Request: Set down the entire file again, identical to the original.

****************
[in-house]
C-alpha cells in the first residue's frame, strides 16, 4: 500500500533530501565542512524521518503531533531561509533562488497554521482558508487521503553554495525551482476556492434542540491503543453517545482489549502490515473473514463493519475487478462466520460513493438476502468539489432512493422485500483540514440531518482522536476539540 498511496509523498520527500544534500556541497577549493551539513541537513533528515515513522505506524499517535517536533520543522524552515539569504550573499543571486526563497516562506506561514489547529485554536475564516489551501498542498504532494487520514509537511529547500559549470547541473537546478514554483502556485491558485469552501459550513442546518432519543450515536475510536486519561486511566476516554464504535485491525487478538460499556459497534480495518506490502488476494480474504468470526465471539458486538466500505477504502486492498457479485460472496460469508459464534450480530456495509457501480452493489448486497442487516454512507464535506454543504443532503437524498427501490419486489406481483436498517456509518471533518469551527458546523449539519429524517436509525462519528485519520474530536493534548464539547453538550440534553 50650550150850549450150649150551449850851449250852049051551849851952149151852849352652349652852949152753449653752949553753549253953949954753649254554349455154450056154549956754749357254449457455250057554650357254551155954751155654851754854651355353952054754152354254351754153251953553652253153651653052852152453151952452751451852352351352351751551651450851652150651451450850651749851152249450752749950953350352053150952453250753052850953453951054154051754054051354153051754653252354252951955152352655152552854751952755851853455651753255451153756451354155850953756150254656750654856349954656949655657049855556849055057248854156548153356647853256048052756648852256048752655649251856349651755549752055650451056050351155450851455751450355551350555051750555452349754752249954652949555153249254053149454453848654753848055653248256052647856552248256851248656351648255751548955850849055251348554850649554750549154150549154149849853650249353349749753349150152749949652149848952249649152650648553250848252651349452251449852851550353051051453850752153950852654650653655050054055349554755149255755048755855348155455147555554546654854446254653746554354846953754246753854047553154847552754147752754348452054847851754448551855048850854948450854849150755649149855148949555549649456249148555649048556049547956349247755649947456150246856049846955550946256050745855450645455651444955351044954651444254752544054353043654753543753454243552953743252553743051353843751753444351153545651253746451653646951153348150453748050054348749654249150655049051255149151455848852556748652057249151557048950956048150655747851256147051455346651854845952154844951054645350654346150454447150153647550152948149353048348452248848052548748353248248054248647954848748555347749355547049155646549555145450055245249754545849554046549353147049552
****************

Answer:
[in-house]
C-alpha cells in the first residue's frame, strides 16, 4: 500500500533530501565542512524521518503531533531561509533562488497554521482558508487521503553554495525551482476556492434542540491503543453517545482489549502490515473473514463493519475487478462466520460513493438476502468539489432512493422485500483540514440531518482522536476539540 498511496509523498520527500544534500556541497577549493551539513541537513533528515515513522505506524499517535517536533520543522524552515539569504550573499543571486526563497516562506506561514489547529485554536475564516489551501498542498504532494487520514509537511529547500559549470547541473537546478514554483502556485491558485469552501459550513442546518432519543450515536475510536486519561486511566476516554464504535485491525487478538460499556459497534480495518506490502488476494480474504468470526465471539458486538466500505477504502486492498457479485460472496460469508459464534450480530456495509457501480452493489448486497442487516454512507464535506454543504443532503437524498427501490419486489406481483436498517456509518471533518469551527458546523449539519429524517436509525462519528485519520474530536493534548464539547453538550440534553 50650550150850549450150649150551449850851449250852049051551849851952149151852849352652349652852949152753449653752949553753549253953949954753649254554349455154450056154549956754749357254449457455250057554650357254551155954751155654851754854651355353952054754152354254351754153251953553652253153651653052852152453151952452751451852352351352351751551651450851652150651451450850651749851152249450752749950953350352053150952453250753052850953453951054154051754054051354153051754653252354252951955152352655152552854751952755851853455651753255451153756451354155850953756150254656750654856349954656949655657049855556849055057248854156548153356647853256048052756648852256048752655649251856349651755549752055650451056050351155450851455751450355551350555051750555452349754752249954652949555153249254053149454453848654753848055653248256052647856552248256851248656351648255751548955850849055251348554850649554750549154150549154149849853650249353349749753349150152749949652149848952249649152650648553250848252651349452251449852851550353051051453850752153950852654650653655050054055349554755149255755048755855348155455147555554546654854446254653746554354846953754246753854047553154847552754147752754348452054847851754448551855048850854948450854849150755649149855148949555549649456249148555649048556049547956349247755649947456150246856049846955550946256050745855450645455651444955351044954651444254752544054353043654753543753454243552953743252553743051353843751753444351153545651253746451653646951153348150453748050054348749654249150655049051255149151455848852556748652057249151557048950956048150655747851256147051455346651854845952154844951054645350654346150454447150153647550152948149353048348452248848052548748353248248054248647954848748555347749355547049155646549555145450055245249754545849554046549353147049552